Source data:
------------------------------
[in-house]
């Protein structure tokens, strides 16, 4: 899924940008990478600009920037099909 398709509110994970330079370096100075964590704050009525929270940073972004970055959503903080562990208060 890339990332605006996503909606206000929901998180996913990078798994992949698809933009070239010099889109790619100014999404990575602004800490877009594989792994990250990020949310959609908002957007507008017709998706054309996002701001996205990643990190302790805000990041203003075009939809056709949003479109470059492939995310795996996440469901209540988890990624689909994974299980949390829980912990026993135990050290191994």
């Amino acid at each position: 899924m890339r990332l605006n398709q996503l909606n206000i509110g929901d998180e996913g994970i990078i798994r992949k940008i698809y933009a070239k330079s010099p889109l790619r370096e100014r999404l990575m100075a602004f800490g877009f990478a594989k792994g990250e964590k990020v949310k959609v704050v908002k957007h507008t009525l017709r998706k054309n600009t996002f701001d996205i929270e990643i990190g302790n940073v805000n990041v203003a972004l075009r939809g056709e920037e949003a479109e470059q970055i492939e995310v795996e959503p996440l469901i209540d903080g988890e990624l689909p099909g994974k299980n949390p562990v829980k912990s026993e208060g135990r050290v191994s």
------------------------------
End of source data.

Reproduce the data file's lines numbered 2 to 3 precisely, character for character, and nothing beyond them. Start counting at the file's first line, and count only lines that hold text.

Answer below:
């Protein structure tokens, strides 16, 4: 899924940008990478600009920037099909 398709509110994970330079370096100075964590704050009525929270940073972004970055959503903080562990208060 890339990332605006996503909606206000929901998180996913990078798994992949698809933009070239010099889109790619100014999404990575602004800490877009594989792994990250990020949310959609908002957007507008017709998706054309996002701001996205990643990190302790805000990041203003075009939809056709949003479109470059492939995310795996996440469901209540988890990624689909994974299980949390829980912990026993135990050290191994």
């Amino acid at each position: 899924m890339r990332l605006n398709q996503l909606n206000i509110g929901d998180e996913g994970i990078i798994r992949k940008i698809y933009a070239k330079s010099p889109l790619r370096e100014r999404l990575m100075a602004f800490g877009f990478a594989k792994g990250e964590k990020v949310k959609v704050v908002k957007h507008t009525l017709r998706k054309n600009t996002f701001d996205i929270e990643i990190g302790n940073v805000n990041v203003a972004l075009r939809g056709e920037e949003a479109e470059q970055i492939e995310v795996e959503p996440l469901i209540d903080g988890e990624l689909p099909g994974k299980n949390p562990v829980k912990s026993e208060g135990r050290v191994s």